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The PTAC @ Far South CDC provides one-on-one counseling services to existing businesses at no charge. Our services include:
The PTAC conducts multiple seminars and workshops throughout the year that address topics important to all business owners. Seminars and workshops cover topics of Basics of Government Contracting, Creating a Proposal, Certifications, GSA Schedules, etc.
You may take it for granted that your company is a "small business." The distinction is important if you wish to register for government contracting as a small business. Once you register as a government contractor, you must adhere to industry size standards established by the U.S. Small Business Administration (SBA.)
The SBA, for most industries, defines a "small business" either in terms of the average number of employees over the past 12 months, or average annual receipts over the past three years. In addition, SBA defines a U.S. small business as a concern that:
The business may be a sole proprietorship, partnership, corporation, or any other legal form. In determining what constitutes a small business, the definition will vary to reflect industry differences, such as size standards.
Generally, to be approved into the 8(a) Business Development program and become certified the business must meet these eligibility requirements:
The Historically Underutilized Business Zones (HUBZone) program was enacted into law as part of the Small Business Reauthorization Act of 1997 . The program falls under the auspices of the U.S. Small Business Administration. The program encourages economic development in historically underutilized business zones - "HUBZones" - through the establishment of preferences.
SBA's HUBZone program is in line with the efforts of both the Administration and Congress to promote economic development and employment growth in distressed areas by providing access to more federal contracting opportunities.
The SBA regulates and implements the HUBZone program. SBA does the following:
The program’s benefits for HUBZone-certified companies include:
The federal government has a goal of awarding 3% of all dollars for federal prime contracts to HUBZone-certified small business concerns.
To qualify for the program, a business (except tribally-owned concerns) must meet the following criteria:
The regulations vary slightly based on the level of certification. You have local, state and federal certification options. All certifications are consistent that the business must be 51% managed, owned and controlled by one or more women. Refer to the certifying entity for eligibility requirements and application instruction.
The regulations vary slightly based on the level of certification. You have local and state certification options. All certifications are consistent that the business must be 51% managed, owned and controlled by one or more individuals presumed to be socially disadvantaged. The current, presumed groups are: Black Americans
Hispanic Americans, Native Americans, Asian Pacific Americans, Subcontinent Asian American. Refer to the certifying entity for eligibility requirements and application instruction.
The need to step up and support, not only our veteran population but our veteran business population is loud & clear. Local, state and federal agencies are now certifying veteran owned businesses for potential contract set asides. As in all other certifications, the business must be 51% managed, owned and controlled by one or more veterans. Opportunity exists for veteran owned business through many local & state agencies but federal wide the goal is in place for Service Disabled Veteran Owned businesses only. The US Veterans Administration does have the VETS First Contracting Program that is open to Veteran Owned Small and Service Disabled Veteran owned small business.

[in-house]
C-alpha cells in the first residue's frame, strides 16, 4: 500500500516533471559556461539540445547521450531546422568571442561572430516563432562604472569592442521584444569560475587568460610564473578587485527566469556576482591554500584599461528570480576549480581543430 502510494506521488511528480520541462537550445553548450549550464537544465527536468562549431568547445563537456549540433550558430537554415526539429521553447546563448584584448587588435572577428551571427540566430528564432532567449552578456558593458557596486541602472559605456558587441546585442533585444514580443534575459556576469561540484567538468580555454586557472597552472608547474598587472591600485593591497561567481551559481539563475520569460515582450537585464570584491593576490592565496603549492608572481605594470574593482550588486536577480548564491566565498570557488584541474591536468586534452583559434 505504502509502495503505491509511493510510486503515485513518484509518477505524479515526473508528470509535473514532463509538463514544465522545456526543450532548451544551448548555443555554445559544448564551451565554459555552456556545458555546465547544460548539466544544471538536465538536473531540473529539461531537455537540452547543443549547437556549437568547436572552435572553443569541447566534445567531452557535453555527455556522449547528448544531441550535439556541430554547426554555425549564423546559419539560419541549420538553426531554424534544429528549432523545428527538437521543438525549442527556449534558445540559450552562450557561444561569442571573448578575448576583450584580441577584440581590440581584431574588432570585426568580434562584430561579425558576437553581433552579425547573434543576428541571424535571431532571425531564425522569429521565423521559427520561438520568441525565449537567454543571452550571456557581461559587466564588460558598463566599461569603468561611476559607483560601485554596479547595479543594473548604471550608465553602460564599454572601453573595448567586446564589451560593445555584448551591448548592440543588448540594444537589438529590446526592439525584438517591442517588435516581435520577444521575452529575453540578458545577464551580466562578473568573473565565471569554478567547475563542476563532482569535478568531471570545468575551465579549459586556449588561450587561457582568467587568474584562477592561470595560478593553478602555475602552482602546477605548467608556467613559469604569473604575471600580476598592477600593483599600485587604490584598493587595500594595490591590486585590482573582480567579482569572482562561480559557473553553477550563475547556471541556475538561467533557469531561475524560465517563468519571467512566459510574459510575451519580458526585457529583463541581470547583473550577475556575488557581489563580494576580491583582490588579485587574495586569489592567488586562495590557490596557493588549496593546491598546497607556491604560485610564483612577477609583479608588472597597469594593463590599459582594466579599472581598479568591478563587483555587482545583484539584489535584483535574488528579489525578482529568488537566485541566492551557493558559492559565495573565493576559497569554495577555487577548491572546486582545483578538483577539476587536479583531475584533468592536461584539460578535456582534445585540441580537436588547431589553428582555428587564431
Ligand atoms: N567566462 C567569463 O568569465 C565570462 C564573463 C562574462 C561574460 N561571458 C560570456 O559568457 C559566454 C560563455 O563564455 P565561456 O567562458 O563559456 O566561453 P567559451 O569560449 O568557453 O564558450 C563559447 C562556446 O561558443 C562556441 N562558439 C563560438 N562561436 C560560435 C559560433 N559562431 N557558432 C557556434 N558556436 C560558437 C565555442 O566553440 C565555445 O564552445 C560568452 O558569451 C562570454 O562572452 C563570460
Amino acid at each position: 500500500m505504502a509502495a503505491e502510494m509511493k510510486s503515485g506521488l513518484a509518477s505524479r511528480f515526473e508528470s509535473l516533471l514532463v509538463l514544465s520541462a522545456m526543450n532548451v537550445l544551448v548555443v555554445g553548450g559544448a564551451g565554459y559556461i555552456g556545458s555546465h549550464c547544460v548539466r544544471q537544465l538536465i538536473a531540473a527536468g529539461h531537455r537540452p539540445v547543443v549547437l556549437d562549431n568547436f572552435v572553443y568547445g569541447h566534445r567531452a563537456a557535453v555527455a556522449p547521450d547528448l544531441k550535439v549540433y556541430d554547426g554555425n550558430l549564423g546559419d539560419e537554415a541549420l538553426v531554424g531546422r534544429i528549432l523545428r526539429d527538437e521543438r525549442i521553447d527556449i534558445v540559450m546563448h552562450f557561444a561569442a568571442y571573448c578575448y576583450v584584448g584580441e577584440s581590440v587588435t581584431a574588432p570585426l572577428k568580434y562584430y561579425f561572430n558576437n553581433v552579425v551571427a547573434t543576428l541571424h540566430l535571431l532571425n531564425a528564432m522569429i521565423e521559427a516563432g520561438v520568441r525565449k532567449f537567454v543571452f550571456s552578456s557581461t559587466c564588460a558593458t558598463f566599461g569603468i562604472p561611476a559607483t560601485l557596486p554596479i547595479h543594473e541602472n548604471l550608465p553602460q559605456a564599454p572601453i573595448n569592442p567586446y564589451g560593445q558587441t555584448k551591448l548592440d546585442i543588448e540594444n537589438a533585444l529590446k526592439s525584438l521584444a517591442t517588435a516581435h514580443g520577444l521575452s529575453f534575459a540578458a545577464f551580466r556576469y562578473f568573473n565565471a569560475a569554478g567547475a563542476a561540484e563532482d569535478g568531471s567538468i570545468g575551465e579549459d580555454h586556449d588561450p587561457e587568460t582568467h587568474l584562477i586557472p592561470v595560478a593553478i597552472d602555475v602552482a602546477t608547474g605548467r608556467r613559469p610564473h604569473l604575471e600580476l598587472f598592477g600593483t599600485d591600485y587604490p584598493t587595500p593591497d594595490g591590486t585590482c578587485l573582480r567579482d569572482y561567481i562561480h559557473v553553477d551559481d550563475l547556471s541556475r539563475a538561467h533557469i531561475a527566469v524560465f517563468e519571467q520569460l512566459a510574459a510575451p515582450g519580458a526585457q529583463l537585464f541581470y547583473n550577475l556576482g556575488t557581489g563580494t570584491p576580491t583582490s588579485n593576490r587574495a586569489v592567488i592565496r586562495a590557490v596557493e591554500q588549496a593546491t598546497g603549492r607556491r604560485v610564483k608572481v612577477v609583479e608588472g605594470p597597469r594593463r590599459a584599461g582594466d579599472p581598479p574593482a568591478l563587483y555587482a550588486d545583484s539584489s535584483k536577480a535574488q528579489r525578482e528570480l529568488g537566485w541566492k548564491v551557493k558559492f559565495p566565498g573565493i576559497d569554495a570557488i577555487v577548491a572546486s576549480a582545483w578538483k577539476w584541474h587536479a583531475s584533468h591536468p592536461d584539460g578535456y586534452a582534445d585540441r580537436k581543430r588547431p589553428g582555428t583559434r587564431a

The Veterans Entrepreneurship and Small Business Development Act of 1999 (Public Law 106-50 ) established an annual government-wide goal of not less than 3% of the total value of all prime contract and subcontract awards for participation by small business concerns owned and controlled by service-disabled veterans.
On December 16, 2003, the Veterans Benefits Act of 2003 (Public Law 108-183 ) was passed by Congress. Section 308 of the Act (Public Law 108-183) established a procurement program for Service-Disabled Veteran-Owned Small Business Concerns (SDVOSBC). This procurement program provides that federal contracting officers may restrict competition to SDVOSBCs and award a sole source or set-aside contract where certain criteria are met.
The Small Business Administration has issued an interim final rule, establishing a Service-Disabled Veteran-Owned Small Business Concern Program. This program establishes the criteria to be used in federal contracting to determine service-disabled veteran status; business ownership and control requirements; guidelines for establishing sole source and set-aside procurement opportunities; and protest and appeal procedures for SDVOSB procurements.
A small business owned and controlled by socially and economically disadvantaged individuals must receive DBE certification from the relevant state– generally through the state Uniform Certification Program (UCP). To be regarded as economically disadvantaged, an individual must have a personal net worth that does not exceed $1.32 million. To be seen as a small business, a firm must meet SBA size criteria AND have average annual gross receipts not to exceed $23.98 million.
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Far South Community Development Corporation
853 West 115th Street, Chicago, Illinois 60643
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